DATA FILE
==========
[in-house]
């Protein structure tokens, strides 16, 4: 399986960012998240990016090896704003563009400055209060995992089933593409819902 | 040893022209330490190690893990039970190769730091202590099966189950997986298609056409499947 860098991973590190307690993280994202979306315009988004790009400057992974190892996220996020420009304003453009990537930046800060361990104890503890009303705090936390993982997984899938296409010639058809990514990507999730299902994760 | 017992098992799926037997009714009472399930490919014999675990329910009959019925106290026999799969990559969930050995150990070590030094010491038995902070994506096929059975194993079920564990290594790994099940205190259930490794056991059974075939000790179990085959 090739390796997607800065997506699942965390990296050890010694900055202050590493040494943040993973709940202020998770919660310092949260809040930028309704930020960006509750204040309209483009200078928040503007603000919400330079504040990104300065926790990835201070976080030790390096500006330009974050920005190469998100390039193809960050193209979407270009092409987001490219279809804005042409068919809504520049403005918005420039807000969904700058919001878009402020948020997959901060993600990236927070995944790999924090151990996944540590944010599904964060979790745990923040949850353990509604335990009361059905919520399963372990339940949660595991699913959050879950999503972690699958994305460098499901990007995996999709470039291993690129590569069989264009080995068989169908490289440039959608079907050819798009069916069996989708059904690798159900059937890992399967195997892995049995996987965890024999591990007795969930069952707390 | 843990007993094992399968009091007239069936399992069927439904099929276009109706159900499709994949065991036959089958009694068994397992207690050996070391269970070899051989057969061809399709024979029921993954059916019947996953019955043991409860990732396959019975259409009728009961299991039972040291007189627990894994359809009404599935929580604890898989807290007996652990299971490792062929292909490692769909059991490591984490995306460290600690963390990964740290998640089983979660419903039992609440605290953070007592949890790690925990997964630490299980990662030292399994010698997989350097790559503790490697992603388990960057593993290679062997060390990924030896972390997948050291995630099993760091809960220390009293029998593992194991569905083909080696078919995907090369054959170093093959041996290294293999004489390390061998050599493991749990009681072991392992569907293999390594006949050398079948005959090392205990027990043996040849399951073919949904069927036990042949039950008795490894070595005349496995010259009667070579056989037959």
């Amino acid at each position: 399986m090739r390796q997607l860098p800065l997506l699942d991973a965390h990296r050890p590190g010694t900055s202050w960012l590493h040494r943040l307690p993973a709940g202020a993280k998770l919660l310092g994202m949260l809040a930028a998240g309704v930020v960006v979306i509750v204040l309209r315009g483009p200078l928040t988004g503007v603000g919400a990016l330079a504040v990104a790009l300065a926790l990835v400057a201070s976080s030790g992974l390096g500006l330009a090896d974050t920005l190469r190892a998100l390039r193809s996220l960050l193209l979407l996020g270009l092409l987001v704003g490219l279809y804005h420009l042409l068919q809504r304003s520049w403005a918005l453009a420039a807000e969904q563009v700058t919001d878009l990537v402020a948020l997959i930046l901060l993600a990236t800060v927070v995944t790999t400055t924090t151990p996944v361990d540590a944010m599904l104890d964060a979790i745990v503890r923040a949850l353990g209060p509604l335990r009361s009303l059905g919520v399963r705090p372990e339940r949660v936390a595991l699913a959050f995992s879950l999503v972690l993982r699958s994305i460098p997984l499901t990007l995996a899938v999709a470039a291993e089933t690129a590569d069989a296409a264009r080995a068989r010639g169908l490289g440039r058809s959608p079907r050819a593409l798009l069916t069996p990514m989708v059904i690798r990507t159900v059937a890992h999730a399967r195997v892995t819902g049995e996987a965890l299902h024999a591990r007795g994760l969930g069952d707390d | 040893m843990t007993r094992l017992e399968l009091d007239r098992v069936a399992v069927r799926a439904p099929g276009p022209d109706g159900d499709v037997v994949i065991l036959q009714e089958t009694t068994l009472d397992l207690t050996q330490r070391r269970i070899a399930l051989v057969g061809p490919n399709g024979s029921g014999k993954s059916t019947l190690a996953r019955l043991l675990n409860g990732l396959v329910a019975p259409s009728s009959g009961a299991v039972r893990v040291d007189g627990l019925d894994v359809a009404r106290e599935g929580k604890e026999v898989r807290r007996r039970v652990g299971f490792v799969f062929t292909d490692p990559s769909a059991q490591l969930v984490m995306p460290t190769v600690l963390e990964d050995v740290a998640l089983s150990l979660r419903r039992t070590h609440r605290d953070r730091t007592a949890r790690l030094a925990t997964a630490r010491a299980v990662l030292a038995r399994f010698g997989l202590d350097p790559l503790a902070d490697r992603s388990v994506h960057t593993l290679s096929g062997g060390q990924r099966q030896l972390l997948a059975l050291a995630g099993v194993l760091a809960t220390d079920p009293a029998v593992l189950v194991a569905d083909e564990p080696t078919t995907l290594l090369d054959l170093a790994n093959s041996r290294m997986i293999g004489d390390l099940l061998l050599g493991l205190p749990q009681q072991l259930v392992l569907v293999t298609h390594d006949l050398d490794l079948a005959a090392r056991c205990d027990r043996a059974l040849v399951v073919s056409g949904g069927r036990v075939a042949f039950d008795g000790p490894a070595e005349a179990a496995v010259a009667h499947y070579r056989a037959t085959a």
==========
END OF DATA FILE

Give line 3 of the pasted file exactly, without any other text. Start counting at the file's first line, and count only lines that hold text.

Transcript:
């Amino acid at each position: 399986m090739r390796q997607l860098p800065l997506l699942d991973a965390h990296r050890p590190g010694t900055s202050w960012l590493h040494r943040l307690p993973a709940g202020a993280k998770l919660l310092g994202m949260l809040a930028a998240g309704v930020v960006v979306i509750v204040l309209r315009g483009p200078l928040t988004g503007v603000g919400a990016l330079a504040v990104a790009l300065a926790l990835v400057a201070s976080s030790g992974l390096g500006l330009a090896d974050t920005l190469r190892a998100l390039r193809s996220l960050l193209l979407l996020g270009l092409l987001v704003g490219l279809y804005h420009l042409l068919q809504r304003s520049w403005a918005l453009a420039a807000e969904q563009v700058t919001d878009l990537v402020a948020l997959i930046l901060l993600a990236t800060v927070v995944t790999t400055t924090t151990p996944v361990d540590a944010m599904l104890d964060a979790i745990v503890r923040a949850l353990g209060p509604l335990r009361s009303l059905g919520v399963r705090p372990e339940r949660v936390a595991l699913a959050f995992s879950l999503v972690l993982r699958s994305i460098p997984l499901t990007l995996a899938v999709a470039a291993e089933t690129a590569d069989a296409a264009r080995a068989r010639g169908l490289g440039r058809s959608p079907r050819a593409l798009l069916t069996p990514m989708v059904i690798r990507t159900v059937a890992h999730a399967r195997v892995t819902g049995e996987a965890l299902h024999a591990r007795g994760l969930g069952d707390d | 040893m843990t007993r094992l017992e399968l009091d007239r098992v069936a399992v069927r799926a439904p099929g276009p022209d109706g159900d499709v037997v994949i065991l036959q009714e089958t009694t068994l009472d397992l207690t050996q330490r070391r269970i070899a399930l051989v057969g061809p490919n399709g024979s029921g014999k993954s059916t019947l190690a996953r019955l043991l675990n409860g990732l396959v329910a019975p259409s009728s009959g009961a299991v039972r893990v040291d007189g627990l019925d894994v359809a009404r106290e599935g929580k604890e026999v898989r807290r007996r039970v652990g299971f490792v799969f062929t292909d490692p990559s769909a059991q490591l969930v984490m995306p460290t190769v600690l963390e990964d050995v740290a998640l089983s150990l979660r419903r039992t070590h609440r605290d953070r730091t007592a949890r790690l030094a925990t997964a630490r010491a299980v990662l030292a038995r399994f010698g997989l202590d350097p790559l503790a902070d490697r992603s388990v994506h960057t593993l290679s096929g062997g060390q990924r099966q030896l972390l997948a059975l050291a995630g099993v194993l760091a809960t220390d079920p009293a029998v593992l189950v194991a569905d083909e564990p080696t078919t995907l290594l090369d054959l170093a790994n093959s041996r290294m997986i293999g004489d390390l099940l061998l050599g493991l205190p749990q009681q072991l259930v392992l569907v293999t298609h390594d006949l050398d490794l079948a005959a090392r056991c205990d027990r043996a059974l040849v399951v073919s056409g949904g069927r036990v075939a042949f039950d008795g000790p490894a070595e005349a179990a496995v010259a009667h499947y070579r056989a037959t085959a």